Website lets you control a robot dog armed with a paintball gun - but Boston Dynamics pleads with viewers not to

‘ When killer robots come to America they will be wrapped in fur, carrying a ball’, art collective MSCHF says

Adam Smith@adamndsmith
Tuesday 23 February 2021 16:11
Game lets players shoot paintballs from Boston Dynamics’ robot dog

Boston Dynamics’ robot dog Spot has had a paintball gun affixed to it and will be let loose inside a mock art gallery that can be controlled by viewers over the internet.

The bizarre exhibit is ran by MSCHF, the internet collective that has also been responsible for providing stock advice based on people’s horoscopes, trainers that contain holy water, and £55,000 sandals made from a destroyed Hermès Birkin bag called “Birkinstocks”.

On 24 Feb at 6:00pm, the website Spot’s Rampage will swap control between users on the website every two minutes. Spot’s .68 caliber paintball fun will then be free to destroy anything in the gallery - or not, depending on the intentions of who is controlling it.


The website’s manifesto states that Spot is an “empathy missile, shaped like man’s best friend and targeted straight at our fight or flight instinct. When killer robots come to America they will be wrapped in fur, carrying a ball.”

The website goes on to say that Spot will “definitely be used by police and the military to murder people. And what do police departments have? Strong unions! Spot is employee of the month. You never need to union bust a robot - but a robot can union bust you.”

Police in the US were quietly testing using Spot alongside officers in 2019, as shown by a video published by Massachusetts State Police which subsequently prompted action from the American Civil Liberties Union.

Concerns over technology being used to quell labour movements has already been levied at technology companies, while automated drone strikes have been a troubling reality since, and under, the Obama presidency.

Boston Dynamics was originally interested in working with MSCHF. “They came to us with the idea that they were going to do a creative project with Spot,” a representative for the company told TechCrunch.

“They’re a creative group of guys, who have done a bunch of creative things. In our conversations, we said that if you want to cooperate with us, we want to make it clear that the robots will not be used in any way that hurts people.”

However, since then the company has issued a statement on Twitter condemning the art piece:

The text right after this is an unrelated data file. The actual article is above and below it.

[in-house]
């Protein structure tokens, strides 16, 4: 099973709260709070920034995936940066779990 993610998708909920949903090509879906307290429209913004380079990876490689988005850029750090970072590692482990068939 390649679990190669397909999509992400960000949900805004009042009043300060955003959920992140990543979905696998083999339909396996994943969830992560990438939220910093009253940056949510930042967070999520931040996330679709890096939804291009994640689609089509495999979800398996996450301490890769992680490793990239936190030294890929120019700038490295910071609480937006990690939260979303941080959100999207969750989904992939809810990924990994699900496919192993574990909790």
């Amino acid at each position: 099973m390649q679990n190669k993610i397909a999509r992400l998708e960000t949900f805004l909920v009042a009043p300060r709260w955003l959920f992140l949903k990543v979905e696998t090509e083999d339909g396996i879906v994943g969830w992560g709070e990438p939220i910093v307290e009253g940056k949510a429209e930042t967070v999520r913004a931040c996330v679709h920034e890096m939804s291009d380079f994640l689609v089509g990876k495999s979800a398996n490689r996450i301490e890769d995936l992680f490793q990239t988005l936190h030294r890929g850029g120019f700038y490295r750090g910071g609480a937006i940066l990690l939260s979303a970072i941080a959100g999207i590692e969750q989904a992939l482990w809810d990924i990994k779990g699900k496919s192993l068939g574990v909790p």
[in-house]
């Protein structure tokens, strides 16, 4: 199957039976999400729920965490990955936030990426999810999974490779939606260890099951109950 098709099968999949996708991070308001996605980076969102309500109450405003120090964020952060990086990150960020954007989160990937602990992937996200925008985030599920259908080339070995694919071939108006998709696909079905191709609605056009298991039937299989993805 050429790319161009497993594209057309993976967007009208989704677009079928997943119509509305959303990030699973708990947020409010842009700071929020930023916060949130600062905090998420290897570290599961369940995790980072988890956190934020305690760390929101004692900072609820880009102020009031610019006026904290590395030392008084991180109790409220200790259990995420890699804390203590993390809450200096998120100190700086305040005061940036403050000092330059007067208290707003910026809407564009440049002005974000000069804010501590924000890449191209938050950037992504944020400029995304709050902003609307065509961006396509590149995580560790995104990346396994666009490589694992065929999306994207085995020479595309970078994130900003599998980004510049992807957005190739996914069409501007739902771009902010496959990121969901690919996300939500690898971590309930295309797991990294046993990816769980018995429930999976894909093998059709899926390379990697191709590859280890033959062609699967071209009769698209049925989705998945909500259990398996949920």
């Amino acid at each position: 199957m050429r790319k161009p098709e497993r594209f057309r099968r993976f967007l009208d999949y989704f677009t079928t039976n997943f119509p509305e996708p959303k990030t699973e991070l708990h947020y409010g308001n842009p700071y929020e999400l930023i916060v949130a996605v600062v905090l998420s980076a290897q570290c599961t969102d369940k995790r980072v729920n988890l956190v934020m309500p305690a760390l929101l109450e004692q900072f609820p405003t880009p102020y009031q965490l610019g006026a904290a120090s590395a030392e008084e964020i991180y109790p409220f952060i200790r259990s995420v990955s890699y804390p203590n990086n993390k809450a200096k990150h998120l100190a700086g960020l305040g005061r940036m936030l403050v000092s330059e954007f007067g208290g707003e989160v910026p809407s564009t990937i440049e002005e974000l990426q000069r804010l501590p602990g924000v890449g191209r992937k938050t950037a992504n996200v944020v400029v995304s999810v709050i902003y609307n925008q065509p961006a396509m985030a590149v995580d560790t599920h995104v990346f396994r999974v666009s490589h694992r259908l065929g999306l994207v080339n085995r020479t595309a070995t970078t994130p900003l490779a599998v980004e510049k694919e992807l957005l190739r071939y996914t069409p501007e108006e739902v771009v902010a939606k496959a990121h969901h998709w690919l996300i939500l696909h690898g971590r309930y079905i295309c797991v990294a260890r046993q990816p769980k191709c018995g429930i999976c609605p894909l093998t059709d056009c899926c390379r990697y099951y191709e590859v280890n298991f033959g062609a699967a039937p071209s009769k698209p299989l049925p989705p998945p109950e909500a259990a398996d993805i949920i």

“Today we learned that an art group is planning a spectacle to draw attention to a provocative use of our industrial robot, Spot. To be clear, we condemn the portrayal of our technology in any way that promotes violence, harm, or intimidation. Our mission is to create and deliver surprisingly capable robots that inspire, delight & positively impact society.

“We take great care to make sure our customers intend to use our robots for legal uses. We cross-check every purchase request against the U.S. Government’s denied persons and entities lists, prior to authorizing a sale.

“In addition, all buyers must agree to our Terms and Conditions of Sale, which state that our products must be used in compliance with the law, and cannot be used to harm or intimidate people or animals. Any violation of our Terms of Sale will automatically void the product’s warranty and prevent the robot from being updated, serviced, repaired or replaced.

“Provocative art can help push useful dialogue about the role of technology in our daily lives. This art, however, fundamentally misrepresents Spot and how it is being used to benefit our daily lives.”

On the Spot’s Rampage website, MSCHF said that they had “talked with Boston Dynamics and they HATED this idea. They said they would give us another TWO Spots for FREE if we took the gun off.”

This, however, simply “made [MSCHF] want to do this even more”, and in the event that Spot stops working the organisation will know that Boston Dynamics has “a backdoor override built into each and every one of these little robots.”

Wired points out that because Spot periodically checks with Boston Dynamics’ servers, it would be possible for the company to disable Spot remotely. “We’re wrestling with that,” Michael Perry, the company’s vice president of business development, told the publication.

Boston Dynamics apparently suggested to MSCHF that they could use a paintbrush in the art space, rather than a gun, using Spot’s robot arm. MSCHF implied that such a change would be missing the point; that the “distinct chill” one would feel from “the thrill of pulling the trigger” is to show users that “these little cuties will kill people sooner or later”.

Botson Dynamics retorted that using its technology to scare people is not within its terms of use nor how the company imagined the product being beneficial for people.

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